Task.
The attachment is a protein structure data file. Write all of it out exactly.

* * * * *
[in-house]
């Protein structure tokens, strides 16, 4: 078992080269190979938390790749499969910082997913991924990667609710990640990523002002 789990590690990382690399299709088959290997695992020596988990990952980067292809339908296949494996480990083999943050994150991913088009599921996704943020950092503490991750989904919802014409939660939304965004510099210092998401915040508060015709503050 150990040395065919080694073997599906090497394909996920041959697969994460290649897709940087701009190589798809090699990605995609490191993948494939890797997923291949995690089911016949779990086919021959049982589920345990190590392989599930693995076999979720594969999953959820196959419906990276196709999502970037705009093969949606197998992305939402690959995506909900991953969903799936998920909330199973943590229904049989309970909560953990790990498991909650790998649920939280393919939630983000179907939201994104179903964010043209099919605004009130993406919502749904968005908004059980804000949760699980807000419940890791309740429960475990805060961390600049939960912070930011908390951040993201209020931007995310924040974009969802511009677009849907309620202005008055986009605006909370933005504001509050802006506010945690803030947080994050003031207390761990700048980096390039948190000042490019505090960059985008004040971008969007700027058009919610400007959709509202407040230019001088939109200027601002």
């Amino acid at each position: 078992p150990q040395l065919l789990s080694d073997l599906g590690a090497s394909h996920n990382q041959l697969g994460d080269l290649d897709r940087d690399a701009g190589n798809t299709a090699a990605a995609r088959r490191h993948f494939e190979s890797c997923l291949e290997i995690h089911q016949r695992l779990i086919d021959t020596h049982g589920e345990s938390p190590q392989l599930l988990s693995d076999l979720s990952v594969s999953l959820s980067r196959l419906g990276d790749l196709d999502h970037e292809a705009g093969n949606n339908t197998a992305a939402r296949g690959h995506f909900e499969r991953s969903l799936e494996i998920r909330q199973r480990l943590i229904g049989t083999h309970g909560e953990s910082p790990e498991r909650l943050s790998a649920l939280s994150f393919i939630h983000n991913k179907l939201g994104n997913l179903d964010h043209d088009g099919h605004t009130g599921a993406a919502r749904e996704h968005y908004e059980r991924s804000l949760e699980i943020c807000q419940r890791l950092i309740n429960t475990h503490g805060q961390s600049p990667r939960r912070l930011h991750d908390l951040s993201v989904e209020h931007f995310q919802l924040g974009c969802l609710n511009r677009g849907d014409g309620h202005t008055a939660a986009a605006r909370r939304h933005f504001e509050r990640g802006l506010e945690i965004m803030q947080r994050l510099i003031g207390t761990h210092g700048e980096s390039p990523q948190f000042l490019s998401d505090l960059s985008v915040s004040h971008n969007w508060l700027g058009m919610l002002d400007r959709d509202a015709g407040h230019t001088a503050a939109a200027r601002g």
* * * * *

[in-house]
């Protein structure tokens, strides 16, 4: 078992080269190979938390790749499969910082997913991924990667609710990640990523002002 789990590690990382690399299709088959290997695992020596988990990952980067292809339908296949494996480990083999943050994150991913088009599921996704943020950092503490991750989904919802014409939660939304965004510099210092998401915040508060015709503050 150990040395065919080694073997599906090497394909996920041959697969994460290649897709940087701009190589798809090699990605995609490191993948494939890797997923291949995690089911016949779990086919021959049982589920345990190590392989599930693995076999979720594969999953959820196959419906990276196709999502970037705009093969949606197998992305939402690959995506909900991953969903799936998920909330199973943590229904049989309970909560953990790990498991909650790998649920939280393919939630983000179907939201994104179903964010043209099919605004009130993406919502749904968005908004059980804000949760699980807000419940890791309740429960475990805060961390600049939960912070930011908390951040993201209020931007995310924040974009969802511009677009849907309620202005008055986009605006909370933005504001509050802006506010945690803030947080994050003031207390761990700048980096390039948190000042490019505090960059985008004040971008969007700027058009919610400007959709509202407040230019001088939109200027601002």
């Amino acid at each position: 078992p150990q040395l065919l789990s080694d073997l599906g590690a090497s394909h996920n990382q041959l697969g994460d080269l290649d897709r940087d690399a701009g190589n798809t299709a090699a990605a995609r088959r490191h993948f494939e190979s890797c997923l291949e290997i995690h089911q016949r695992l779990i086919d021959t020596h049982g589920e345990s938390p190590q392989l599930l988990s693995d076999l979720s990952v594969s999953l959820s980067r196959l419906g990276d790749l196709d999502h970037e292809a705009g093969n949606n339908t197998a992305a939402r296949g690959h995506f909900e499969r991953s969903l799936e494996i998920r909330q199973r480990l943590i229904g049989t083999h309970g909560e953990s910082p790990e498991r909650l943050s790998a649920l939280s994150f393919i939630h983000n991913k179907l939201g994104n997913l179903d964010h043209d088009g099919h605004t009130g599921a993406a919502r749904e996704h968005y908004e059980r991924s804000l949760e699980i943020c807000q419940r890791l950092i309740n429960t475990h503490g805060q961390s600049p990667r939960r912070l930011h991750d908390l951040s993201v989904e209020h931007f995310q919802l924040g974009c969802l609710n511009r677009g849907d014409g309620h202005t008055a939660a986009a605006r909370r939304h933005f504001e509050r990640g802006l506010e945690i965004m803030q947080r994050l510099i003031g207390t761990h210092g700048e980096s390039p990523q948190f000042l490019s998401d505090l960059s985008v915040s004040h971008n969007w508060l700027g058009m919610l002002d400007r959709d509202a015709g407040h230019t001088a503050a939109a200027r601002g």